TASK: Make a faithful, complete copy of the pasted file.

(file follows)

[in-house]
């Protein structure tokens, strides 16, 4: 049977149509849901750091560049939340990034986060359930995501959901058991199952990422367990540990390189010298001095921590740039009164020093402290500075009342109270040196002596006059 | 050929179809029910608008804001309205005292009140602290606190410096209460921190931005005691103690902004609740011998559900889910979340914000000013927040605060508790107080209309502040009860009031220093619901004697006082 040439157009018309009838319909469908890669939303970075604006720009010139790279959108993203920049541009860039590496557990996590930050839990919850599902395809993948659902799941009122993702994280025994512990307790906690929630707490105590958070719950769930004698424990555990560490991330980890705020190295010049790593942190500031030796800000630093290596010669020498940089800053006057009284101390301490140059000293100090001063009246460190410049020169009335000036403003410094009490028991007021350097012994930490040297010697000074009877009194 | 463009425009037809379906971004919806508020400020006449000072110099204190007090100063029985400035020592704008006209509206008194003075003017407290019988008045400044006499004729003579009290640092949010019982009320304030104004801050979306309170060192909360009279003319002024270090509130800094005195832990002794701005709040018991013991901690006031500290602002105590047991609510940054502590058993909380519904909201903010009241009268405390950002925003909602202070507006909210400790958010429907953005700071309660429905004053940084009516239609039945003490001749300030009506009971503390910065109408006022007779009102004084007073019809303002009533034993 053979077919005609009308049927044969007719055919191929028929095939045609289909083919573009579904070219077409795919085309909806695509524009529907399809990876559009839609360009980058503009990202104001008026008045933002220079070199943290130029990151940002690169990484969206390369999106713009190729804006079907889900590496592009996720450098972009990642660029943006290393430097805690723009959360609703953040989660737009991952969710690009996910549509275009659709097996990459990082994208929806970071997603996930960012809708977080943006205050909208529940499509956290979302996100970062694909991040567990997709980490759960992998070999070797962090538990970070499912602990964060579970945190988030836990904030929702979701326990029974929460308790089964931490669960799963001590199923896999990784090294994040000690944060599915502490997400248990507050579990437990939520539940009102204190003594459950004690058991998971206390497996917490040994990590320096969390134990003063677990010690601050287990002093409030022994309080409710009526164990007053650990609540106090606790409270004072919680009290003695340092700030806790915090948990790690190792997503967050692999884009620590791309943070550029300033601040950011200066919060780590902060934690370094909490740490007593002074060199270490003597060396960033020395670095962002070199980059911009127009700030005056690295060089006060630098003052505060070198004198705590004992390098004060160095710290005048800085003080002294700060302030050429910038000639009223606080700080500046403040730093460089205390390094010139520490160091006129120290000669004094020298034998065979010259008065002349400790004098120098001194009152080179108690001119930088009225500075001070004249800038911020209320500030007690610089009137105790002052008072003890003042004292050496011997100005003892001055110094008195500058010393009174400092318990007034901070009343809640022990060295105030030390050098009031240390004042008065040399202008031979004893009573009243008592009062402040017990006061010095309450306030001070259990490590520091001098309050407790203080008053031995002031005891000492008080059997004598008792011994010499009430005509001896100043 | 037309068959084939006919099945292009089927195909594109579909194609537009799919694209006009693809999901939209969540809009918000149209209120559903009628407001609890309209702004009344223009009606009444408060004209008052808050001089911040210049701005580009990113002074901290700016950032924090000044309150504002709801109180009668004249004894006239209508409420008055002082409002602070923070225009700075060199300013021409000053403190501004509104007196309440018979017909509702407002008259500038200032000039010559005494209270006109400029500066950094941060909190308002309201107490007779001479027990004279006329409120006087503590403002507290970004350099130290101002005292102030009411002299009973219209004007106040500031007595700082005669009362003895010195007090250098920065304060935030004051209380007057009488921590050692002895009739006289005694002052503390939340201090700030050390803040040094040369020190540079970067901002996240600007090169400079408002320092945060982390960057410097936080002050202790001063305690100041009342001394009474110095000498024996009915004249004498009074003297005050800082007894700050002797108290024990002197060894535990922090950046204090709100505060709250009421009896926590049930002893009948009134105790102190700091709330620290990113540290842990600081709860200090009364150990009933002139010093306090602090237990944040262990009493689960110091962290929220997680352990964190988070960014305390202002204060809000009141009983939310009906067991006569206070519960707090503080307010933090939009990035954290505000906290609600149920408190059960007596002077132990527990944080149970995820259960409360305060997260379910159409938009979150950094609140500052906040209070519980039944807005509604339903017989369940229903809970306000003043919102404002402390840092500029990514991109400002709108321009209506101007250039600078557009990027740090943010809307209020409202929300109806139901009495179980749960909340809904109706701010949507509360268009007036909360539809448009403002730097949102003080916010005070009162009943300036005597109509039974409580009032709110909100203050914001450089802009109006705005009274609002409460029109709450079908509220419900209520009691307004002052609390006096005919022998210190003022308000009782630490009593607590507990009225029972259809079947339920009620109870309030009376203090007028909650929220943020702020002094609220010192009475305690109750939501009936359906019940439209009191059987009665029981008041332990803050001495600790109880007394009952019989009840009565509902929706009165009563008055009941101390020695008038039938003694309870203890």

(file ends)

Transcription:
[in-house]
């Protein structure tokens, strides 16, 4: 049977149509849901750091560049939340990034986060359930995501959901058991199952990422367990540990390189010298001095921590740039009164020093402290500075009342109270040196002596006059 | 050929179809029910608008804001309205005292009140602290606190410096209460921190931005005691103690902004609740011998559900889910979340914000000013927040605060508790107080209309502040009860009031220093619901004697006082 040439157009018309009838319909469908890669939303970075604006720009010139790279959108993203920049541009860039590496557990996590930050839990919850599902395809993948659902799941009122993702994280025994512990307790906690929630707490105590958070719950769930004698424990555990560490991330980890705020190295010049790593942190500031030796800000630093290596010669020498940089800053006057009284101390301490140059000293100090001063009246460190410049020169009335000036403003410094009490028991007021350097012994930490040297010697000074009877009194 | 463009425009037809379906971004919806508020400020006449000072110099204190007090100063029985400035020592704008006209509206008194003075003017407290019988008045400044006499004729003579009290640092949010019982009320304030104004801050979306309170060192909360009279003319002024270090509130800094005195832990002794701005709040018991013991901690006031500290602002105590047991609510940054502590058993909380519904909201903010009241009268405390950002925003909602202070507006909210400790958010429907953005700071309660429905004053940084009516239609039945003490001749300030009506009971503390910065109408006022007779009102004084007073019809303002009533034993 053979077919005609009308049927044969007719055919191929028929095939045609289909083919573009579904070219077409795919085309909806695509524009529907399809990876559009839609360009980058503009990202104001008026008045933002220079070199943290130029990151940002690169990484969206390369999106713009190729804006079907889900590496592009996720450098972009990642660029943006290393430097805690723009959360609703953040989660737009991952969710690009996910549509275009659709097996990459990082994208929806970071997603996930960012809708977080943006205050909208529940499509956290979302996100970062694909991040567990997709980490759960992998070999070797962090538990970070499912602990964060579970945190988030836990904030929702979701326990029974929460308790089964931490669960799963001590199923896999990784090294994040000690944060599915502490997400248990507050579990437990939520539940009102204190003594459950004690058991998971206390497996917490040994990590320096969390134990003063677990010690601050287990002093409030022994309080409710009526164990007053650990609540106090606790409270004072919680009290003695340092700030806790915090948990790690190792997503967050692999884009620590791309943070550029300033601040950011200066919060780590902060934690370094909490740490007593002074060199270490003597060396960033020395670095962002070199980059911009127009700030005056690295060089006060630098003052505060070198004198705590004992390098004060160095710290005048800085003080002294700060302030050429910038000639009223606080700080500046403040730093460089205390390094010139520490160091006129120290000669004094020298034998065979010259008065002349400790004098120098001194009152080179108690001119930088009225500075001070004249800038911020209320500030007690610089009137105790002052008072003890003042004292050496011997100005003892001055110094008195500058010393009174400092318990007034901070009343809640022990060295105030030390050098009031240390004042008065040399202008031979004893009573009243008592009062402040017990006061010095309450306030001070259990490590520091001098309050407790203080008053031995002031005891000492008080059997004598008792011994010499009430005509001896100043 | 037309068959084939006919099945292009089927195909594109579909194609537009799919694209006009693809999901939209969540809009918000149209209120559903009628407001609890309209702004009344223009009606009444408060004209008052808050001089911040210049701005580009990113002074901290700016950032924090000044309150504002709801109180009668004249004894006239209508409420008055002082409002602070923070225009700075060199300013021409000053403190501004509104007196309440018979017909509702407002008259500038200032000039010559005494209270006109400029500066950094941060909190308002309201107490007779001479027990004279006329409120006087503590403002507290970004350099130290101002005292102030009411002299009973219209004007106040500031007595700082005669009362003895010195007090250098920065304060935030004051209380007057009488921590050692002895009739006289005694002052503390939340201090700030050390803040040094040369020190540079970067901002996240600007090169400079408002320092945060982390960057410097936080002050202790001063305690100041009342001394009474110095000498024996009915004249004498009074003297005050800082007894700050002797108290024990002197060894535990922090950046204090709100505060709250009421009896926590049930002893009948009134105790102190700091709330620290990113540290842990600081709860200090009364150990009933002139010093306090602090237990944040262990009493689960110091962290929220997680352990964190988070960014305390202002204060809000009141009983939310009906067991006569206070519960707090503080307010933090939009990035954290505000906290609600149920408190059960007596002077132990527990944080149970995820259960409360305060997260379910159409938009979150950094609140500052906040209070519980039944807005509604339903017989369940229903809970306000003043919102404002402390840092500029990514991109400002709108321009209506101007250039600078557009990027740090943010809307209020409202929300109806139901009495179980749960909340809904109706701010949507509360268009007036909360539809448009403002730097949102003080916010005070009162009943300036005597109509039974409580009032709110909100203050914001450089802009109006705005009274609002409460029109709450079908509220419900209520009691307004002052609390006096005919022998210190003022308000009782630490009593607590507990009225029972259809079947339920009620109870309030009376203090007028909650929220943020702020002094609220010192009475305690109750939501009936359906019940439209009191059987009665029981008041332990803050001495600790109880007394009952019989009840009565509902929706009165009563008055009941101390020695008038039938003694309870203890």